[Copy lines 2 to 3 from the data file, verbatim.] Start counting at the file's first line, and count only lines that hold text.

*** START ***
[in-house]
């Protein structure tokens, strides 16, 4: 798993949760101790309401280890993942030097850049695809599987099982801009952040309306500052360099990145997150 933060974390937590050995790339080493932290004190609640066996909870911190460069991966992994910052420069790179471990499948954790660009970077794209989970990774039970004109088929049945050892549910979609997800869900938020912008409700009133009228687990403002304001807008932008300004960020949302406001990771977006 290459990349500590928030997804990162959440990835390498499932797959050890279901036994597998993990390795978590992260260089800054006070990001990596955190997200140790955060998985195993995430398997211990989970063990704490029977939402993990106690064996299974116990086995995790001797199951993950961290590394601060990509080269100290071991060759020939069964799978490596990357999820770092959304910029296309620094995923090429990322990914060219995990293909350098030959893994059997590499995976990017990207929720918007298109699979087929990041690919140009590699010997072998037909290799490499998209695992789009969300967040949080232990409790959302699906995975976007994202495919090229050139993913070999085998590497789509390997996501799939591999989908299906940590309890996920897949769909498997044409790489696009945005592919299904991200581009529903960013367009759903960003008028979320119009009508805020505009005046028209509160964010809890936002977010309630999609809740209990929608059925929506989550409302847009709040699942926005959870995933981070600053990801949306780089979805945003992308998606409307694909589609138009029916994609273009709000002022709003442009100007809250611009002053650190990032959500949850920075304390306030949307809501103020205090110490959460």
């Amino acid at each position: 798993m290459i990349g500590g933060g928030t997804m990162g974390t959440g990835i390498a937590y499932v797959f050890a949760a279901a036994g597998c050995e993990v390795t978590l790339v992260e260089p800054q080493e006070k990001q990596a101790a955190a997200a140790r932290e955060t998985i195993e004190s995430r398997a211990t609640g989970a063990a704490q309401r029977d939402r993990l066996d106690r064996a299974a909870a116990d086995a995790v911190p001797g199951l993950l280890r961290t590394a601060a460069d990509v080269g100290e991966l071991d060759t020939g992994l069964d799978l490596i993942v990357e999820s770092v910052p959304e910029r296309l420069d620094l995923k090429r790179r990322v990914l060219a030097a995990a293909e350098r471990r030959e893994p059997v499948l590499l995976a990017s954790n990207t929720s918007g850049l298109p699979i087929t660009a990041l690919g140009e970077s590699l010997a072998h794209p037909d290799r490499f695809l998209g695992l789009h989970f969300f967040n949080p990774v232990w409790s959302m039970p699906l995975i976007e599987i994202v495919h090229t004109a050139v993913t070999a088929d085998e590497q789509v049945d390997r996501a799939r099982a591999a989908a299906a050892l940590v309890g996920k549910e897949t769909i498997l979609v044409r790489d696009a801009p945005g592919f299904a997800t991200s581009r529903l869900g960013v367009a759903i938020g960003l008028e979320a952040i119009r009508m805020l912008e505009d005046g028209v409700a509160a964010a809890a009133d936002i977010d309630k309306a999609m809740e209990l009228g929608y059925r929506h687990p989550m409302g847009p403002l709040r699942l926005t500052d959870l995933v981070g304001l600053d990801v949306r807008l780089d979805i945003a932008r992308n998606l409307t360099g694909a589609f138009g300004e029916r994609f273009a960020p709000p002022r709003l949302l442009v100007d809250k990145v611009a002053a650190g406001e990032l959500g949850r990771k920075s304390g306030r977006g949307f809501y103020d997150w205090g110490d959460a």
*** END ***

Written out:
């Protein structure tokens, strides 16, 4: 798993949760101790309401280890993942030097850049695809599987099982801009952040309306500052360099990145997150 933060974390937590050995790339080493932290004190609640066996909870911190460069991966992994910052420069790179471990499948954790660009970077794209989970990774039970004109088929049945050892549910979609997800869900938020912008409700009133009228687990403002304001807008932008300004960020949302406001990771977006 290459990349500590928030997804990162959440990835390498499932797959050890279901036994597998993990390795978590992260260089800054006070990001990596955190997200140790955060998985195993995430398997211990989970063990704490029977939402993990106690064996299974116990086995995790001797199951993950961290590394601060990509080269100290071991060759020939069964799978490596990357999820770092959304910029296309620094995923090429990322990914060219995990293909350098030959893994059997590499995976990017990207929720918007298109699979087929990041690919140009590699010997072998037909290799490499998209695992789009969300967040949080232990409790959302699906995975976007994202495919090229050139993913070999085998590497789509390997996501799939591999989908299906940590309890996920897949769909498997044409790489696009945005592919299904991200581009529903960013367009759903960003008028979320119009009508805020505009005046028209509160964010809890936002977010309630999609809740209990929608059925929506989550409302847009709040699942926005959870995933981070600053990801949306780089979805945003992308998606409307694909589609138009029916994609273009709000002022709003442009100007809250611009002053650190990032959500949850920075304390306030949307809501103020205090110490959460």
């Amino acid at each position: 798993m290459i990349g500590g933060g928030t997804m990162g974390t959440g990835i390498a937590y499932v797959f050890a949760a279901a036994g597998c050995e993990v390795t978590l790339v992260e260089p800054q080493e006070k990001q990596a101790a955190a997200a140790r932290e955060t998985i195993e004190s995430r398997a211990t609640g989970a063990a704490q309401r029977d939402r993990l066996d106690r064996a299974a909870a116990d086995a995790v911190p001797g199951l993950l280890r961290t590394a601060a460069d990509v080269g100290e991966l071991d060759t020939g992994l069964d799978l490596i993942v990357e999820s770092v910052p959304e910029r296309l420069d620094l995923k090429r790179r990322v990914l060219a030097a995990a293909e350098r471990r030959e893994p059997v499948l590499l995976a990017s954790n990207t929720s918007g850049l298109p699979i087929t660009a990041l690919g140009e970077s590699l010997a072998h794209p037909d290799r490499f695809l998209g695992l789009h989970f969300f967040n949080p990774v232990w409790s959302m039970p699906l995975i976007e599987i994202v495919h090229t004109a050139v993913t070999a088929d085998e590497q789509v049945d390997r996501a799939r099982a591999a989908a299906a050892l940590v309890g996920k549910e897949t769909i498997l979609v044409r790489d696009a801009p945005g592919f299904a997800t991200s581009r529903l869900g960013v367009a759903i938020g960003l008028e979320a952040i119009r009508m805020l912008e505009d005046g028209v409700a509160a964010a809890a009133d936002i977010d309630k309306a999609m809740e209990l009228g929608y059925r929506h687990p989550m409302g847009p403002l709040r699942l926005t500052d959870l995933v981070g304001l600053d990801v949306r807008l780089d979805i945003a932008r992308n998606l409307t360099g694909a589609f138009g300004e029916r994609f273009a960020p709000p002022r709003l949302l442009v100007d809250k990145v611009a002053a650190g406001e990032l959500g949850r990771k920075s304390g306030r977006g949307f809501y103020d997150w205090g110490d959460a």